A US journalist and two Mexican men were killed by gunfire in Oaxaca, where leftist protesters have barricaded streets and occupied government buildings for five months in a bid to oust the governor. Several other people were injured.
The gunfire erupted in a rough Oaxaca neighborhood on Friday when armed men tried to remove a blockade set up by protesters who are demanding the resignation of Oaxaca Governor Ulises Ruiz, state officials and witnesses said. Both sides fired but it was not clear who shot first.
Bradley Roland Will, 36, from New York City, was shot in the abdomen and died later at a Red Cross hospital, police, witnesses and friends said.
Will worked for Indymedia.org, an independent Web-based media organization and also sold video footage on freelance basis, said friends and Indymedia colleague Hinrich Schuleze.
Oaxaca Attorney General Lizbeth Cana blamed the violence on the leftist protesters, who she has said are like an urban guerrilla group. She said the armed men were angry residents defending themselves.
"The people are fed up with permanent violence, threats and kidnappings," Cana said.
However, US Ambassador to Mexico Tony Garza said the armed group may have been police.
"It appears that Mr. Will was killed during a shootout between what may have been local police," and protesters, Garza said in a written statement.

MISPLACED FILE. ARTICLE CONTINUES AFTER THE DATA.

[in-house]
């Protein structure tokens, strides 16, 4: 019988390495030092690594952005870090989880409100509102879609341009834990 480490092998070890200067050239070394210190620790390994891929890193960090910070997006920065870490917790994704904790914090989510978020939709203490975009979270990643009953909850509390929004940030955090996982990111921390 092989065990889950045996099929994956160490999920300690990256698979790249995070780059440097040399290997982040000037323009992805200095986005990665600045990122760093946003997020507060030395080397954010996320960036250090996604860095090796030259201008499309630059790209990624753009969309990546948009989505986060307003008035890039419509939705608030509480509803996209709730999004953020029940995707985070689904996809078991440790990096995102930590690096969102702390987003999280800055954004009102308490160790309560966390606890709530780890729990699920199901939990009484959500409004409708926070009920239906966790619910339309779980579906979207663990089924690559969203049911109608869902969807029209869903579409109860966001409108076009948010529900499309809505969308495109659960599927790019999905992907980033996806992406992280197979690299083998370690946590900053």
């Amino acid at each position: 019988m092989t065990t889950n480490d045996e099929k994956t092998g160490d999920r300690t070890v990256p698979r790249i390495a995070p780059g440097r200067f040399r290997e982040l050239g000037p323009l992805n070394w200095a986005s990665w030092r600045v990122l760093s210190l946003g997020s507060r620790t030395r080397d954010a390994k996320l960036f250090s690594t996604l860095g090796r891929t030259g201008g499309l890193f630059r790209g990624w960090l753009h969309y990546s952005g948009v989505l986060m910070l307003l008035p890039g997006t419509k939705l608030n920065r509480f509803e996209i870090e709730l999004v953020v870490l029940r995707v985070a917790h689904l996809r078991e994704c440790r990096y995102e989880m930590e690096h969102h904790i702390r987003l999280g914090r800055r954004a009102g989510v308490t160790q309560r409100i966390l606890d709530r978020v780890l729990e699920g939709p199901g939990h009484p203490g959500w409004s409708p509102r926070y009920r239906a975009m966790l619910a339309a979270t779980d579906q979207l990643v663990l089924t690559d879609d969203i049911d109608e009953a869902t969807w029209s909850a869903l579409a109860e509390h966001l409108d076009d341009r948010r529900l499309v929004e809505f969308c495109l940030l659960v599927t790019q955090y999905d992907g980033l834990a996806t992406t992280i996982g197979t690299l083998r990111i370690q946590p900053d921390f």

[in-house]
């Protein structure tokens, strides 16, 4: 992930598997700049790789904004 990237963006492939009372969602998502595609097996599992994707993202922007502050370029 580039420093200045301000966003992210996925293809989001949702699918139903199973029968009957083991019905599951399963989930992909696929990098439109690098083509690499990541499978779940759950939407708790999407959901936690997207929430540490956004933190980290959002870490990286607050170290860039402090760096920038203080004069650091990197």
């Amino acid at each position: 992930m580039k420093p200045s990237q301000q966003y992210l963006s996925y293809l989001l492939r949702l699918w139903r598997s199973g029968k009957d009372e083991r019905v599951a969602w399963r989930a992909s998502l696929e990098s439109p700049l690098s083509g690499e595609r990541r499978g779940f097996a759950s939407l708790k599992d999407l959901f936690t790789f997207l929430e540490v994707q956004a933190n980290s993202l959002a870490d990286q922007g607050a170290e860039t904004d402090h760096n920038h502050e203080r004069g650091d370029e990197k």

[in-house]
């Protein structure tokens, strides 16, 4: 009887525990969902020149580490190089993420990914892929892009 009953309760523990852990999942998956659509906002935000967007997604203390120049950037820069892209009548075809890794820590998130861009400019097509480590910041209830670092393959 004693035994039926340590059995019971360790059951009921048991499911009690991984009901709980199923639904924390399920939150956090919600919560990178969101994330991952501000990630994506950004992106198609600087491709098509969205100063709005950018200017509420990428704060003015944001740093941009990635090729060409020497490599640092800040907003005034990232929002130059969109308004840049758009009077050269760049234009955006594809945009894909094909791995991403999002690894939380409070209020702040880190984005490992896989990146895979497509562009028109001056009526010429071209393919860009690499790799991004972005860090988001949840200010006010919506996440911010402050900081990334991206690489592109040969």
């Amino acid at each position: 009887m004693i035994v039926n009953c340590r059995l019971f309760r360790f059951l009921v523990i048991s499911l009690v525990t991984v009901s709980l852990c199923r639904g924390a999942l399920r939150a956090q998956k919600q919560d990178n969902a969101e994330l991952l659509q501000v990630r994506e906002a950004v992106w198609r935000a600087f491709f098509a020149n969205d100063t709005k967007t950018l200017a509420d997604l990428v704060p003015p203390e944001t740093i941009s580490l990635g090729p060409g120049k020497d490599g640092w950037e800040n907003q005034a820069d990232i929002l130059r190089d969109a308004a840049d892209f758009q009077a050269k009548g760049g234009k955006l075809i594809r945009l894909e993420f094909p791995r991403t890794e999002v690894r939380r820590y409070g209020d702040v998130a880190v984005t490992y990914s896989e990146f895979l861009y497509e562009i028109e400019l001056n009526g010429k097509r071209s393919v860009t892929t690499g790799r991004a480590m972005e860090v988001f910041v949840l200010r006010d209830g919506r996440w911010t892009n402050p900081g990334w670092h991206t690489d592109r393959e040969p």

Protesters accuse the governor of sending the armed men against them.
"Ulises Ruiz is trying to massacre our people," said protester Antonio Garcia.
A video taken at the scene shows people ducking for cover as shots rattle out from many directions. A group of six men are seen running through the street with Will.
Esteban Zurrita, a resident of Oaxaca, was also shot dead in the clash, said Cana.
The third victim was identified as Emilio Alonso Fabian, whose bullet-ridden body was found more than 3km from the clash. Many of the protesters were teachers.
Oswaldo Ramirez, a photographer for the Mexico City daily Milenio, was also shot in the foot at and taken to hospital.
A second shootout erupted between protesters and an armed group outside the state prosecutors office and left three people injured, Cana said.
Friday's clash came a day after teachers agreed to end their five-month-old strike that has kept 1.3 million children out of classes in the state of Oaxaca -- a move that was expected to take the sting out of the protests.
The teachers have been camped out in Oaxaca city's colonial center since May when they first walked out to demand higher pay and better working conditions.
After police attacked one of their demonstrations in June, they extended their demands to include a call for the resignation of Governor Ruiz and were joined by leftists, students and Indian groups.
Police and armed gangs have led sporadic attacks on the protesters, and at least six people have been killed in violence.
The lawlessness has led to armed groups of protesters and other residents patrolling the street, frequently capturing and beating suspected criminals.
Will had been documenting the upheaval in Internet dispatches. His reports showed he had strong sympathies with the protest movements.
"What can you say about this movement, this revolutionary moment," he wrote in a dispatch dated Oct. 16. "You know it is building, growing, shaping, you can feel it, trying desperately for a direct democracy."